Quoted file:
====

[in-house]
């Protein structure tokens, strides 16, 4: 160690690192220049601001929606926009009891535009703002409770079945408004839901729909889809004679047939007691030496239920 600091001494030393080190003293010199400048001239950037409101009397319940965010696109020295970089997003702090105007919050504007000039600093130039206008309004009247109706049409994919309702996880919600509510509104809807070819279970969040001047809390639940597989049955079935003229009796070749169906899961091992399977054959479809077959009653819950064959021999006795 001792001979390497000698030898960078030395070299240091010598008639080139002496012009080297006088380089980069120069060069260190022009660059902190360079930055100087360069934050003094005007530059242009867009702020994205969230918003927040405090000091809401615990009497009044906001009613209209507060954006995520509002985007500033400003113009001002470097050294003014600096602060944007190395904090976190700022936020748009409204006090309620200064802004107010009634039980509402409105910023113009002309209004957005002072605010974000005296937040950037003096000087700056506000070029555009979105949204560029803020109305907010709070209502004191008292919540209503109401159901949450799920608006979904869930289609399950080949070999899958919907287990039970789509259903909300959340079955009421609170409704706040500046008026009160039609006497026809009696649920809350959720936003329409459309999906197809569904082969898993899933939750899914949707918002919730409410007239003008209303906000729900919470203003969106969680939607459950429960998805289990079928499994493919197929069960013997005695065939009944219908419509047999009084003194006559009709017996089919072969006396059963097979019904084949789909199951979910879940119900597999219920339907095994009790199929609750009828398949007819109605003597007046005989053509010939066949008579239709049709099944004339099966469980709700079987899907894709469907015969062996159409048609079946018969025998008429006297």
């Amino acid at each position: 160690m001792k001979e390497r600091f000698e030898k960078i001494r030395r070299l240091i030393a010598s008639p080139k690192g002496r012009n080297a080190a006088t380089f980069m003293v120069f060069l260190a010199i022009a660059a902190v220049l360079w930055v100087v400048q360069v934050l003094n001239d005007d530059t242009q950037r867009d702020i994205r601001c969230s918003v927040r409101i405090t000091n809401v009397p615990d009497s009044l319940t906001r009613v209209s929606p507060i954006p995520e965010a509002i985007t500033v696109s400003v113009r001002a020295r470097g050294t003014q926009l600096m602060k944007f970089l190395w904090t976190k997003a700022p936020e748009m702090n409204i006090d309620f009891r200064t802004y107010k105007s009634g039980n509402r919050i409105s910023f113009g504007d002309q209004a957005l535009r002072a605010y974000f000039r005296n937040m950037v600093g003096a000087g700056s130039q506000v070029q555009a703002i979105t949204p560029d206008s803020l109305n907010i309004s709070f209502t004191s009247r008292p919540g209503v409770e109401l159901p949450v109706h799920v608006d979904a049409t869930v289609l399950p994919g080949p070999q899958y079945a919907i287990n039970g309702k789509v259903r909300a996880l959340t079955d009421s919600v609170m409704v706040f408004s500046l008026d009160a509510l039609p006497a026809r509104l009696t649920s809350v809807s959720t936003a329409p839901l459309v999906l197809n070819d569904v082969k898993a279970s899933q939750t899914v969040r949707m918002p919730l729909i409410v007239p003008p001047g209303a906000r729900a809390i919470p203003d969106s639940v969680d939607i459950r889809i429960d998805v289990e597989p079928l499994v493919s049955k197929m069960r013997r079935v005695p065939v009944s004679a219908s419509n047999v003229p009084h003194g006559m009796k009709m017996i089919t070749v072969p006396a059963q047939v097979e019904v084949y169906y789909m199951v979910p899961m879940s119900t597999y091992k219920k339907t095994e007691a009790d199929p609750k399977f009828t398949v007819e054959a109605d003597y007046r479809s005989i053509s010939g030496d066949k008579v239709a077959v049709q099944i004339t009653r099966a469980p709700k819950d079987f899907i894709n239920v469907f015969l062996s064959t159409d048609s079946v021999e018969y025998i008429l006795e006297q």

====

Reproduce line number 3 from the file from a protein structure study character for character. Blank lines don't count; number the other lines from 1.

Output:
């Amino acid at each position: 160690m001792k001979e390497r600091f000698e030898k960078i001494r030395r070299l240091i030393a010598s008639p080139k690192g002496r012009n080297a080190a006088t380089f980069m003293v120069f060069l260190a010199i022009a660059a902190v220049l360079w930055v100087v400048q360069v934050l003094n001239d005007d530059t242009q950037r867009d702020i994205r601001c969230s918003v927040r409101i405090t000091n809401v009397p615990d009497s009044l319940t906001r009613v209209s929606p507060i954006p995520e965010a509002i985007t500033v696109s400003v113009r001002a020295r470097g050294t003014q926009l600096m602060k944007f970089l190395w904090t976190k997003a700022p936020e748009m702090n409204i006090d309620f009891r200064t802004y107010k105007s009634g039980n509402r919050i409105s910023f113009g504007d002309q209004a957005l535009r002072a605010y974000f000039r005296n937040m950037v600093g003096a000087g700056s130039q506000v070029q555009a703002i979105t949204p560029d206008s803020l109305n907010i309004s709070f209502t004191s009247r008292p919540g209503v409770e109401l159901p949450v109706h799920v608006d979904a049409t869930v289609l399950p994919g080949p070999q899958y079945a919907i287990n039970g309702k789509v259903r909300a996880l959340t079955d009421s919600v609170m409704v706040f408004s500046l008026d009160a509510l039609p006497a026809r509104l009696t649920s809350v809807s959720t936003a329409p839901l459309v999906l197809n070819d569904v082969k898993a279970s899933q939750t899914v969040r949707m918002p919730l729909i409410v007239p003008p001047g209303a906000r729900a809390i919470p203003d969106s639940v969680d939607i459950r889809i429960d998805v289990e597989p079928l499994v493919s049955k197929m069960r013997r079935v005695p065939v009944s004679a219908s419509n047999v003229p009084h003194g006559m009796k009709m017996i089919t070749v072969p006396a059963q047939v097979e019904v084949y169906y789909m199951v979910p899961m879940s119900t597999y091992k219920k339907t095994e007691a009790d199929p609750k399977f009828t398949v007819e054959a109605d003597y007046r479809s005989i053509s010939g030496d066949k008579v239709a077959v049709q099944i004339t009653r099966a469980p709700k819950d079987f899907i894709n239920v469907f015969l062996s064959t159409d048609s079946v021999e018969y025998i008429l006795e006297q």